One of the coolest decks to come out of Kaladesh is built around the biggest, baddest creature on the block. The power and resiliency of Metalwork Colossus is a huge draw to find the best build of the deck.
Metalwork Colossus is the centerpiece of the deck. The casting cost is high, but drops off dramatically with help. When the best removal spells in the format are cards like Harnessed Lightning and Grasp of Darkness, cards that can deal with an early Smuggler’s Copter, then a 10/10 creature that you can cast as early as turn 4 starts to look even better.
The fact of the matter is that even if you can kill Metalwork Colossus, you are far from out of the woods. A Kalitas, Traitor of Ghet backed up by Murder or Ob Nixilis Reignited will get the job done, as will a Declaration in Stone or Stasis Snare, but there isn’t much else. The ability to come back from the graveyard is relevant when you’re playing a bunch of artifacts that gain value when you cast them. Artifacts with enters-the-battlefield triggers are going to be most useful so you’re getting that Colossus “mana boost” without having to invest too many cards. Sacrificing these artifacts will make the Colossus cost more the second time around, but there are enough artifacts to mitigate this.
Once in play, we’re talking about a truly massive creature. Verdurous Gearhulk looks like it should be the biggest creature on the block, but even the Gearhulk is on chump-block duty against a Colossus. A single Colossus can end the game in 2 turns, but they also happen to scale well. As with all previous creatures with the affinity mechanic, such as Frogmite and Myr Enforcer, the second Colossus is going to receive the same boon as the first. Even if you have to sacrifice a Sanctum of Ugin to go get more copies, you can potentially cast them all for free in a single turn. This can turn almost any board state into one where you’re threatening lethal immediately.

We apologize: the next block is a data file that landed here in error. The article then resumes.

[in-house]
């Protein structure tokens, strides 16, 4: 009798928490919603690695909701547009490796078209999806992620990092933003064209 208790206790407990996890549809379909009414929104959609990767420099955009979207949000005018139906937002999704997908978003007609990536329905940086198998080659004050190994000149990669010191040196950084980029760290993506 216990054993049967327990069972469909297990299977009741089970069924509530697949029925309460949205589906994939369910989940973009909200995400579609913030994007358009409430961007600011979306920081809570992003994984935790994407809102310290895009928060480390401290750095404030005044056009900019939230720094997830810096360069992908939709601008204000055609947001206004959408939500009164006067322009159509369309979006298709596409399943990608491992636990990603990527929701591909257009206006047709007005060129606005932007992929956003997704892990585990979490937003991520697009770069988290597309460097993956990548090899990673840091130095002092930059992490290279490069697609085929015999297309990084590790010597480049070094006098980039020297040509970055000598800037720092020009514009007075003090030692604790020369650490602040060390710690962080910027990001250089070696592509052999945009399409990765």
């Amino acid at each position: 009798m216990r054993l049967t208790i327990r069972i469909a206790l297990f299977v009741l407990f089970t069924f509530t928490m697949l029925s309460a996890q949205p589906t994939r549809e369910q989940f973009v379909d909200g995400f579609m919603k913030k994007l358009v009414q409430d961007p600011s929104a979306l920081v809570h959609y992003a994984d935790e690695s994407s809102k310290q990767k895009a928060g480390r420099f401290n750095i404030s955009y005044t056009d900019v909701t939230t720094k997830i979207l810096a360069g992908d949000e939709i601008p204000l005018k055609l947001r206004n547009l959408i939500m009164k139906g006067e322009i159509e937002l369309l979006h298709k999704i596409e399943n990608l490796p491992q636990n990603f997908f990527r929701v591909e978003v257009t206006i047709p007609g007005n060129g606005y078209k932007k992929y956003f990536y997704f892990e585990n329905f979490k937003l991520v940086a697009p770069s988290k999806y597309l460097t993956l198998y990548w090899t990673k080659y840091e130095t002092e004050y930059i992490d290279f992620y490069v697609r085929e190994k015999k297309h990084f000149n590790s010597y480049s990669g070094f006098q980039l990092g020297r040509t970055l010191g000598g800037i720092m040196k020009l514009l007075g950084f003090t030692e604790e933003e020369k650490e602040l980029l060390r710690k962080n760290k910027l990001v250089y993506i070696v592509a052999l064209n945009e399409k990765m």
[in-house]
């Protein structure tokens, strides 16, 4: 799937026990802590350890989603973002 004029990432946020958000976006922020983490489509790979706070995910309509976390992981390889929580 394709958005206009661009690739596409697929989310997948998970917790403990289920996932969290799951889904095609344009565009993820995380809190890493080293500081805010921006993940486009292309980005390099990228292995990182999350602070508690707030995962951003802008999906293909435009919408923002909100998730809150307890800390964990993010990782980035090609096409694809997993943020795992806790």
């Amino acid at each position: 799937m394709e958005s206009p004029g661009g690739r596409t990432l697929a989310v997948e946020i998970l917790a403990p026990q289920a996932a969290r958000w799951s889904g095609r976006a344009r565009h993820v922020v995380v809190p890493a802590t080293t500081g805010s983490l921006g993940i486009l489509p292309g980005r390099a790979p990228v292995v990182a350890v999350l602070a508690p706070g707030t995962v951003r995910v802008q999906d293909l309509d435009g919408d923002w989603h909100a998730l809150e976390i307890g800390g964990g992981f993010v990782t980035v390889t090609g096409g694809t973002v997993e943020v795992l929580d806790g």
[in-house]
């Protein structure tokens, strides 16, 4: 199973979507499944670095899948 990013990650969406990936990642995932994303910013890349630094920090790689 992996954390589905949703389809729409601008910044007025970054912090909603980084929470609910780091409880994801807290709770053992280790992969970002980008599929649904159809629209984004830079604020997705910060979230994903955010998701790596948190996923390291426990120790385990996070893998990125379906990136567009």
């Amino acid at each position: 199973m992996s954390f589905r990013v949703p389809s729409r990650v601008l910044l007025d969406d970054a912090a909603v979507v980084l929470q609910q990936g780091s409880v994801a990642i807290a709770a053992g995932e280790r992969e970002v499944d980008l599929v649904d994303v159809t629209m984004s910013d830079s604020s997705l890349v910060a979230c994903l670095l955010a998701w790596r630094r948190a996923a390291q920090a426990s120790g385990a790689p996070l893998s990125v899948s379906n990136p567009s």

The interesting aspect of the Metalwork Colossus’s affinity is that it will only take into consideration the noncreature artifacts you have in play. This is fairly counterintuitive as you’re going to want to have early artifact creatures in play to both accelerate out your Colossus, and to be able to play offense and defense as you set up in the early game. The way to help get around this is with the Vehicles in Kaladesh. These do not count as creatures until they’re crewed, but will help reduce the cost of your Colossus. The biggest Vehicle you realistically want to play?
Skysovereign’s triggers are reminiscent of Inferno Titan’s, a card that I still use as a finisher in Modern in my R/G Land Destruction deck. For 5 mana, you’re getting an enters-the-battlefield effect that will kill most moderate-sized creatures or the occasional planeswalker. The really nice thing about being able to play Vehicles is that they both reduce the cost of the Colossus and then can all be crewed immediately by the giant artifact creature. If you have an excess of Vehicles in play without the necessary crew, you can always sacrifice them to return a Colossus from your graveyard.
With both a Colossus and Flagship in play, you’re able to cut off all angles of attack. Even if they have an 8/8 Verdurous Gearhulk in play alongside an Avacyn, neither will be able to attack profitably since the 10/10 can block on the ground or jump in the big ship to block in the sky.
Cultivator’s Caravan has seen its stock rise dramatically since the Pro Tour. The Mardu Vehicles deck was able to make great use of it as a way to fix your colors early and then become a 5/5. In this deck, it does even more work.
You’re instantly getting what amounts to a 4-mana discount on your Colossus, and Caravan only being a 3-mana artifact means that it will come down in the early stages of the game. If you don’t need to use the mana, that means your Colossus threatens to enter the battlefield and immediately crew a Caravan to start getting in for huge chunks of damage.
A curve of any 2-mana artifact into Caravan means that another turn-4 Caravan, or any 3- or 4-mana artifact that taps for mana, will allow you to play a turn-4 10/10, attack for 5, and threaten lethal on the following turn if you can crew the Caravan once again.
Prophetic Prism kind of does it all. This is a card that first started to see some serious play several years ago when Jund was one of the most popular decks in Standard. The mana base was fragile, and players would use Spreading Seas to shut them down. With Putrid Leech, Terminate, and Sprouting Thrinax that required heavy and specific color requirements, being able to turn a land into an Island was often the equivalent of straight up destroying it. This is when Prophetic Prism’s time as a sideboard option began.